11. AMS/DOE Graduate Fellowship

    SciTech Connect

    None None

    2011-06-15

    The American Meteorological Society (AMS) Fellowship Program was established in 1991. To date, AMS has awarded over 150 Fellowships. This five year DOE award provided for one Fellowship a year for five years. The objective of this program is to provide enough funding to a student so as to allow the student to focus solely on coursework requirements, thus allowing them to begin their research at an earlier date.

  12. DOE research on atmospheric aerosols

    SciTech Connect

    Schwartz, S.E.

    1995-11-01

    Atmospheric aerosols are the subject of a significant component of research within DOE`s environmental research activities, mainly under two programs within the Department`s Environmental Sciences Division, the Atmospheric Radiation Measurement (ARM) Program and the Atmospheric Chemistry Program (ACP). Research activities conducted under these programs include laboratory experiments, field measurements, and theoretical and modeling studies. The objectives and scope of these programs are briefly summarized. The ARM Program is the Department`s major research activity focusing on atmospheric processes pertinent to understanding global climate and developing the capability of predicting global climate change in response to energy related activities. The ARM approach consists mainly of testing and improving models using long-term measurements of atmospheric radiation and controlling variables at highly instrumented sites in north central Oklahoma, in the Tropical Western Pacific, and on the North Slope of Alaska. Atmospheric chemistry research within DOE addresses primarily the issue of atmospheric response to emissions from energy-generation sources. As such this program deals with the broad topic known commonly as the atmospheric source-receptor sequence. This sequence consists of all aspects of energy-related pollutants from the time they are emitted from their sources to the time they are redeposited at the Earth`s surface.

  13. DOE transporation programs - computerized techniques

    SciTech Connect

    Joy, D.S.; Johnson, P.E.; Fore, C.S.; Peterson, B.E.

    1983-01-01

    One of the major thrusts of the transportation programs at the Oak Ridge National Laboratory has been the development of a number of computerized transportation programs and data bases. The U.S. Department of Energy (DOE) is supporting these efforts through the Transportation Technology Center at Sandia National Laboratories and the Tranportation Operations and Traffic Management (TOTM) organization at DOE Headquarters. Initially this project was centered upon research activities. However, since these tools provide traffic managers and key personnel involved in preshipment planning with a unique resource for ensuring that the movement of radioactive materials can be properly accomplished, additional interest and support is coming from the operational side of DOE. The major accomplishments include the development of two routing models (one for rail shipments and the other for highway shipments), an emergency response assistance program, and two data bases containing pertinent legislative and regulatory information. This paper discusses the mose recent advances in, and additions to, these computerized techniques and provides examples of how they are used.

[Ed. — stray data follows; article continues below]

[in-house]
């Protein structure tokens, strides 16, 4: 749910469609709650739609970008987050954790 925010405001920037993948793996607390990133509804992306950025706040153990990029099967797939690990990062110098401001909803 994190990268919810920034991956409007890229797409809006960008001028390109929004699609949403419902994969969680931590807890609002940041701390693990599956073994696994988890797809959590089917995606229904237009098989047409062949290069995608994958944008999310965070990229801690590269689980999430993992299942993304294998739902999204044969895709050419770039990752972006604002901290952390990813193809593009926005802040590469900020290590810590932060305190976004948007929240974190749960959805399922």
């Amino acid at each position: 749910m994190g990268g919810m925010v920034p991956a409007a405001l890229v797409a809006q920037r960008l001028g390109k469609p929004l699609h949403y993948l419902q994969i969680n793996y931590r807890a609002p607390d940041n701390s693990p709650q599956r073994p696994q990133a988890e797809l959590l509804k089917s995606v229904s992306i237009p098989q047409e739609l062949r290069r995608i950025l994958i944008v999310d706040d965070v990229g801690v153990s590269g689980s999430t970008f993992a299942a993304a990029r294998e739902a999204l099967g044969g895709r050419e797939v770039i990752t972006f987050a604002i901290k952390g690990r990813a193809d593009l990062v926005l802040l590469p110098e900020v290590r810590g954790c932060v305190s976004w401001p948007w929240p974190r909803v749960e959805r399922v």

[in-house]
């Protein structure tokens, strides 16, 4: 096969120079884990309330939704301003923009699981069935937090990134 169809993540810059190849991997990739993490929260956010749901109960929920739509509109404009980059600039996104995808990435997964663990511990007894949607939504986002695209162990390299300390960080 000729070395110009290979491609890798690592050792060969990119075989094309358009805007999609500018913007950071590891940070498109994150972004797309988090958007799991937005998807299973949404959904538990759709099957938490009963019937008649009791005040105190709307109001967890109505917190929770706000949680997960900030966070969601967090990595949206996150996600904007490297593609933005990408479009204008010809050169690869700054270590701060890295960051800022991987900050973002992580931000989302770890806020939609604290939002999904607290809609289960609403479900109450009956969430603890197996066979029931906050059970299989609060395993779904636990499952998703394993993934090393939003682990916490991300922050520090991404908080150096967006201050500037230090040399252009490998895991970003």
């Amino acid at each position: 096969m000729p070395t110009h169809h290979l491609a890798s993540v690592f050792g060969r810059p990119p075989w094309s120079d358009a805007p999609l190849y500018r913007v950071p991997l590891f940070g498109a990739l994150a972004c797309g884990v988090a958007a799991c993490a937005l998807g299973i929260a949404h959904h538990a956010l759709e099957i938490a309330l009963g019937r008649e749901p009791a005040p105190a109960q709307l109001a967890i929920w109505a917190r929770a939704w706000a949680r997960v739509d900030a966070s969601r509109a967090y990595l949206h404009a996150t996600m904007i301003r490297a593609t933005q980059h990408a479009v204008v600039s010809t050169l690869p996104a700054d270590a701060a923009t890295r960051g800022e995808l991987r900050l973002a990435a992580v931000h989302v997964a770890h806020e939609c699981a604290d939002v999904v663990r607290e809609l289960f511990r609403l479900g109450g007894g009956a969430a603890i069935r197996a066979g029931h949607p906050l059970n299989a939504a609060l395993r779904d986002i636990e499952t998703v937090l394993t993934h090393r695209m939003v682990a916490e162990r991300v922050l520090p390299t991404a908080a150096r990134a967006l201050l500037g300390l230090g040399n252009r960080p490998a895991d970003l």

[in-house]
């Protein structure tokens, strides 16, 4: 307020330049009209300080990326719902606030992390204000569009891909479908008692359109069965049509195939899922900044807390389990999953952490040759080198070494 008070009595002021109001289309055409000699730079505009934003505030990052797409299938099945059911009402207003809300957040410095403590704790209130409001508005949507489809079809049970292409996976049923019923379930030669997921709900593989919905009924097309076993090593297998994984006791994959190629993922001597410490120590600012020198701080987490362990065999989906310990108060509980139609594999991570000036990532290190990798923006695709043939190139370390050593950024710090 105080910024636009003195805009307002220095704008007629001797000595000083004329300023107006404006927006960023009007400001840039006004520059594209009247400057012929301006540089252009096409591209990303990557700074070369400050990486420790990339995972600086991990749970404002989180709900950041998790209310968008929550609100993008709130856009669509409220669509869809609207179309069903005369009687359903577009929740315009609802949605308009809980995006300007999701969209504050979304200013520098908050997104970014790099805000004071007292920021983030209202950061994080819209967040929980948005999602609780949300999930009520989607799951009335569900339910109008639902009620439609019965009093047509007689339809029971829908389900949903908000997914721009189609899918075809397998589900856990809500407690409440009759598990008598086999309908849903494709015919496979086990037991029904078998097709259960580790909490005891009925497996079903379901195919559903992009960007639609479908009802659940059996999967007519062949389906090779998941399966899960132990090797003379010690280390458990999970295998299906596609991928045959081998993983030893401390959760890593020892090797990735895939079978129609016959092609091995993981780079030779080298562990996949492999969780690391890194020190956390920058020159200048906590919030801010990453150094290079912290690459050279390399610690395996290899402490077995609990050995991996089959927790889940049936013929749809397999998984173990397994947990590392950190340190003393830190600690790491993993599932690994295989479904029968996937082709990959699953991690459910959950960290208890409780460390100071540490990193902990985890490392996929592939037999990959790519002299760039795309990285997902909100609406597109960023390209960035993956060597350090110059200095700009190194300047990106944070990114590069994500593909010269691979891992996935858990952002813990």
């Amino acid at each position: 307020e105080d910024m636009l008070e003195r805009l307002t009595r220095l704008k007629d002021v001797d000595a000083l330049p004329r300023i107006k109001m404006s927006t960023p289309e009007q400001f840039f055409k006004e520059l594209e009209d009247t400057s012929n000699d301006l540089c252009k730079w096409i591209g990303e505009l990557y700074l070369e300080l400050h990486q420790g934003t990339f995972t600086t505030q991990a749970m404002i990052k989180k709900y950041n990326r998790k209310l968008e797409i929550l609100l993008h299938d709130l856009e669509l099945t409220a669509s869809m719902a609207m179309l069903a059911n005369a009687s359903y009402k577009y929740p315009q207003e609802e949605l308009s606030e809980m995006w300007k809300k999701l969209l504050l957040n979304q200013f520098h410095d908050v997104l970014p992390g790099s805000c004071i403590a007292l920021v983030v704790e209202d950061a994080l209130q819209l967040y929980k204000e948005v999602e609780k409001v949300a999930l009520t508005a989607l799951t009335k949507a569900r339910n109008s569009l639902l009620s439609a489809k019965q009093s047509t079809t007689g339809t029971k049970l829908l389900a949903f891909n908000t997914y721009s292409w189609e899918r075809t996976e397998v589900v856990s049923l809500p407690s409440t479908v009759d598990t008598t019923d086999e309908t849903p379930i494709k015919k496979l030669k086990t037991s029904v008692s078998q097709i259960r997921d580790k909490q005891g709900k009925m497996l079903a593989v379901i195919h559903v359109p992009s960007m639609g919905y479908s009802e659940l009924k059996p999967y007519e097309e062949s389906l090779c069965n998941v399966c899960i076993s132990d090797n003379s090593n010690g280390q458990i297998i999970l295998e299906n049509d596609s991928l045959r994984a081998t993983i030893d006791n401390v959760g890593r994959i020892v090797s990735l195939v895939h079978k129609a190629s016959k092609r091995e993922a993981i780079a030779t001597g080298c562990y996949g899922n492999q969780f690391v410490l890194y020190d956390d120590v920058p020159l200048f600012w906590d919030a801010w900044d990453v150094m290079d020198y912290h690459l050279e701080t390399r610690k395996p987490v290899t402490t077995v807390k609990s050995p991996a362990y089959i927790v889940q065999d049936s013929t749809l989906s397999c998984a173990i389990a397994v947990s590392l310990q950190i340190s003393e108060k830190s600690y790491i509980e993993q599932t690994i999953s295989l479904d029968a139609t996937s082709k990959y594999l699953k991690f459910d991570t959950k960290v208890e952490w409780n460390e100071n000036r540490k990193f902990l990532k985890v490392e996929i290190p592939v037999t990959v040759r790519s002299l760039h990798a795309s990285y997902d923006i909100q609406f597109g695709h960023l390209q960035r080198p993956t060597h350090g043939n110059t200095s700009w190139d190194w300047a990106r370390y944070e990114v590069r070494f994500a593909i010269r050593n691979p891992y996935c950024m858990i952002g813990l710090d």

14. DOE/EPA Site Demonstration

    SciTech Connect

    Not Available

    1989-11-01

    This test plan is one of three sections of the Demonstration Plan that covers the startup, shakedown, and DOE portion of the Retech plasma centrifugal furnace (PCF-6) demonstration being conducted at the Component Development and Integration Facility (CDIF) in Butte, Montana. The CDIF is part of the Idaho National Engineering Laboratory (INEL). The Demonstration Plan covers a projected maximum of 420 hours of testing. This includes a shakedown campaign consisting of three series of tests: furnace operational tests (Series 1), supplementary fuel tests (Series 2), and preliminary DOE tests (Series 3). The Radioactive Waste Management Complex (RWMC) test campaign and the sludge campaign are the main DOE tests. The RWMC campaign will process a feed material that simulates the nonradioactive buried waste components in Idaho; the sludge campaign will process a feed material that simulates typical water treatment plant sludge. The major objective of the RWMC Campaign is to determine the applicability of the (PCF-6) toward destruction of typical Radioactive Waste Management Complex (RWMC) wastes. In the sludge campaign, the PCF-6 will be fed a slurry of metal hydroxides, which is intended to represent a sludge from an industrial water treatment plant. The furnace will also be fed a soil that will be used to encapsulate the metals in the sludge. The objectives of the test are to determine if the furnace will produce a slag that is nonleachable by EP Toxicity methods. 3 figs., 7 tabs.